Woman's song about courting her young keelman. Interestingly Allan's Tyneside songs reveals that the Ropery Banks derived their name from the Ropery that was built on the first Ballast Hill that was formed outside the town.
The author of this song, Robert Nunn, was a slater by trade. Losing his sight in an industrial accident Nunn turned to music as a means to support his family. An accomplished fiddler and good singer, Nunn composed a number of well known local songs, which he sung with much success. Robert Nunn died at Queen Street, Newcastle on 2nd May, 1853 aged forty-five years.
Similar to the cheap press of today these poorly printed books and broadsides catered for popular tastes, being sold by chapmen in the country and booksellers in the town. Usually sold for no more than a penny, the production of these little books and broadsides were extremely profitable for most printers. Sold in bulk the material required little proof-reading, was widely plagiarised, and badly printed.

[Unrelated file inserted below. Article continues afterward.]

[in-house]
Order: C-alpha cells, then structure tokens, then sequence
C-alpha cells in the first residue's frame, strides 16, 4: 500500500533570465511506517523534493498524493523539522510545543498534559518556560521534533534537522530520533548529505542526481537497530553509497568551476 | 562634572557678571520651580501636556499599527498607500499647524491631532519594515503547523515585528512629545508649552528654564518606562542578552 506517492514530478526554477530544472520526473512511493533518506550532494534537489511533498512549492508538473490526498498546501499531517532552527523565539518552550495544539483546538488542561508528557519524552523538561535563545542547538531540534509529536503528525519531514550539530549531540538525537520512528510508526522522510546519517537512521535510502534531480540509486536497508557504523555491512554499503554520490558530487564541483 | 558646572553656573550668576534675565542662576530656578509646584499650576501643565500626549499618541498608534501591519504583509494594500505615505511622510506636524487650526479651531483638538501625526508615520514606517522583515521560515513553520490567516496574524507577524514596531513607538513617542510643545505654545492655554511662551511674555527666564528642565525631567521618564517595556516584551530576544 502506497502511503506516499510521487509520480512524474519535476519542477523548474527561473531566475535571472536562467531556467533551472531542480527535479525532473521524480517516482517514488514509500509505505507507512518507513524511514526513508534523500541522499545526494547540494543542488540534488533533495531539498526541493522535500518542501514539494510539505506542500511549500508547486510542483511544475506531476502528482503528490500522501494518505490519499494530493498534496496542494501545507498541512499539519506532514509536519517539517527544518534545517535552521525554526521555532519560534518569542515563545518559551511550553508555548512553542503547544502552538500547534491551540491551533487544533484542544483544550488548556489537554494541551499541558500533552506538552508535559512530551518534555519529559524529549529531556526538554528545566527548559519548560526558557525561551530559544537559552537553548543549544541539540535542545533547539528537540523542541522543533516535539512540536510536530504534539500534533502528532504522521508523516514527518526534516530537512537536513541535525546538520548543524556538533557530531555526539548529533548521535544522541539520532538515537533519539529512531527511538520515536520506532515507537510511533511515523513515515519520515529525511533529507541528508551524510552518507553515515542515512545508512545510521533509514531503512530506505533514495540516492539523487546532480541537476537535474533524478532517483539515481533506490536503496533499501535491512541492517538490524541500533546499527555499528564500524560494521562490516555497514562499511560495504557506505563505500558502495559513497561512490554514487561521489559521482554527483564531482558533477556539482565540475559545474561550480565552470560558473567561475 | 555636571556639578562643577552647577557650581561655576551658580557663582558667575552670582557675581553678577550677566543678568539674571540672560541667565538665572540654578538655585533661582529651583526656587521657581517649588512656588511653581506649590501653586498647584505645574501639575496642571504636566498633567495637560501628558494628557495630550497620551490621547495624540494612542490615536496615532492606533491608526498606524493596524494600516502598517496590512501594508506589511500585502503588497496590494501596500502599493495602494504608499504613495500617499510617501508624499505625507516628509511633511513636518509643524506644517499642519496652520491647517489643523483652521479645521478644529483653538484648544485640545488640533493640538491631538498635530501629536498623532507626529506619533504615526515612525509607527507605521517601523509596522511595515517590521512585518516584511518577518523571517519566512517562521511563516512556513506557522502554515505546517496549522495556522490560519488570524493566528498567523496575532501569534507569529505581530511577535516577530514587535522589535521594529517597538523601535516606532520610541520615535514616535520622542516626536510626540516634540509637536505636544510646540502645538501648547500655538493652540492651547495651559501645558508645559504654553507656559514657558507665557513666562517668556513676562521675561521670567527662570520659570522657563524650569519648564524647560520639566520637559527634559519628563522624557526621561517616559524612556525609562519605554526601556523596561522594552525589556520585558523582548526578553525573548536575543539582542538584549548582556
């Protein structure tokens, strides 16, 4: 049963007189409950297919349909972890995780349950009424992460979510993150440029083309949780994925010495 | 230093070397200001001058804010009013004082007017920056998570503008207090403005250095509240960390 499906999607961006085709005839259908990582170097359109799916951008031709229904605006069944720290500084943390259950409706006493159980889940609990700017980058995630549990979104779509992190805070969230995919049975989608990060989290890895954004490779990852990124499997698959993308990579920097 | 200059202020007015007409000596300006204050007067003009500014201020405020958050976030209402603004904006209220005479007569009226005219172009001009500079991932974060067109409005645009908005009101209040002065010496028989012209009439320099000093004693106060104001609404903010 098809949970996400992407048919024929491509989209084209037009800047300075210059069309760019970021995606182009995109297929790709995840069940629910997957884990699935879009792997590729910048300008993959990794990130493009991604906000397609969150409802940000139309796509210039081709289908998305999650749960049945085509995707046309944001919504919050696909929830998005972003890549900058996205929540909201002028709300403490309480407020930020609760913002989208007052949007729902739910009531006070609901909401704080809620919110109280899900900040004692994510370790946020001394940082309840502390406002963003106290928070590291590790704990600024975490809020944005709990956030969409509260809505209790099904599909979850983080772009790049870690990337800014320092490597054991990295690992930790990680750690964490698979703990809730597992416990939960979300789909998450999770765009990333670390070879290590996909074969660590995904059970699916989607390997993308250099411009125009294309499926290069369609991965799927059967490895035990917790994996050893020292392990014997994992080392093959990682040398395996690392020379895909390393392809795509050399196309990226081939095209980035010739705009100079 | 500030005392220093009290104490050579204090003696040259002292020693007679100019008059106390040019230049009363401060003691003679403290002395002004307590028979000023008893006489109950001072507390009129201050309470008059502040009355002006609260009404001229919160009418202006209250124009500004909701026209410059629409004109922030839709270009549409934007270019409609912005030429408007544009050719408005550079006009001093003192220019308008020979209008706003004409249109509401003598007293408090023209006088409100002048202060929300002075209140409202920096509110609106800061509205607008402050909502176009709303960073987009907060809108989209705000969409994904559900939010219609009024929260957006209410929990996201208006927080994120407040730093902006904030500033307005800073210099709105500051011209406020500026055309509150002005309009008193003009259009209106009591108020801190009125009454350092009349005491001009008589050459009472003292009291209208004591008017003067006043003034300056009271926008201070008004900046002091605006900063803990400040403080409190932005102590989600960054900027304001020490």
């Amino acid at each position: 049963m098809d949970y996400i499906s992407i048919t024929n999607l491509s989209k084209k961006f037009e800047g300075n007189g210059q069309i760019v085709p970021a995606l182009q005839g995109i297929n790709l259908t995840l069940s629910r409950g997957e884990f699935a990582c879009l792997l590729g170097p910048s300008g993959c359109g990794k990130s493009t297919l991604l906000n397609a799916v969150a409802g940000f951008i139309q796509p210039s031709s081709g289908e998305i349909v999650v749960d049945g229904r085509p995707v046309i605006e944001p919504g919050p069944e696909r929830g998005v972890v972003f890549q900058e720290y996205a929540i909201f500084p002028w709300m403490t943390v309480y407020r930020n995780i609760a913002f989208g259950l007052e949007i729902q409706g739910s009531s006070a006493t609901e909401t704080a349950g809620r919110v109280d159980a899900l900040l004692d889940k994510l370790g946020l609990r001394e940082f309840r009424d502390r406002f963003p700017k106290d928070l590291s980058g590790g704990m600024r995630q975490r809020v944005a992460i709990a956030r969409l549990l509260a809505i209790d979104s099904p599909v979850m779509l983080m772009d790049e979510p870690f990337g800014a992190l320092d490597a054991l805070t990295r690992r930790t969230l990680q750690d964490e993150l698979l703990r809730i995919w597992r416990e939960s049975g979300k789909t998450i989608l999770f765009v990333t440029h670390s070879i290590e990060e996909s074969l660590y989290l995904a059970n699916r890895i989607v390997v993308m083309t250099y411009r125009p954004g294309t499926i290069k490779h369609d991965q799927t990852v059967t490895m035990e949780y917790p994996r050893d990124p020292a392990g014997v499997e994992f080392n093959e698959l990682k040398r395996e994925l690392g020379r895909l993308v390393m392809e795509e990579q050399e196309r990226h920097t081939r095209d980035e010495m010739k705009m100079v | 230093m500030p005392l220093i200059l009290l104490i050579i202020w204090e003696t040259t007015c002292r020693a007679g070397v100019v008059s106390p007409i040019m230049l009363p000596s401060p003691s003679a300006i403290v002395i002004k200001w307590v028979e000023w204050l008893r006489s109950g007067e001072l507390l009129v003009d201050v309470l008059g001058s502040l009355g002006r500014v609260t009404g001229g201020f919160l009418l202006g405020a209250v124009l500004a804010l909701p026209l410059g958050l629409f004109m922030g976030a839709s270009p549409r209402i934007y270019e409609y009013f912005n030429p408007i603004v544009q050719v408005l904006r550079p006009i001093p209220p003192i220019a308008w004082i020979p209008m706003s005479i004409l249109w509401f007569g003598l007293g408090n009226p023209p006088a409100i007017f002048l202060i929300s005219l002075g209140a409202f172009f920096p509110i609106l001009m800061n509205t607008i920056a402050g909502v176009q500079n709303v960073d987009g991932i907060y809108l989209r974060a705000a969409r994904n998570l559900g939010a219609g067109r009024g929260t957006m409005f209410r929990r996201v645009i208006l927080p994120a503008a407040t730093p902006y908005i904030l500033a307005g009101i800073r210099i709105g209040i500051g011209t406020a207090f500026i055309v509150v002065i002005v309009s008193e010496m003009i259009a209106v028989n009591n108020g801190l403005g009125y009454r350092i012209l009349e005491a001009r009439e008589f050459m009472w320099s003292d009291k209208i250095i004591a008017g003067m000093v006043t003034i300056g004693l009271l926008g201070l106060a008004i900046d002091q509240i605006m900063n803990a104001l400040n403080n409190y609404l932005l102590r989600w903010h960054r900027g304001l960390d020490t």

Newcastle was the second largest producer of chapbooks in the country at the time of this book's publication. 'Songs of the Tyne' were a short series of chapbooks printed by, J. Ross of the Royal Arcade. This book forms no.10 of the 'Songs of the Tyne' series and was printed some time between 1847 and 1852. A number of the songs however, can be dated to the early nineteenth century, some such as 'The pitman's courtship' appearing as early as 1816. The 'Songs of the Tyne' series were reprinted by J. Walker of the Royal Arcade, sometime between 1857-66.
The book contains some of the region's best known traditional songs. From 'The skipper's dream' to 'maw wonderful wife', the book has offerings from well known Tyneside composers such as Robert Nunn and would have been extremely popular among the local population.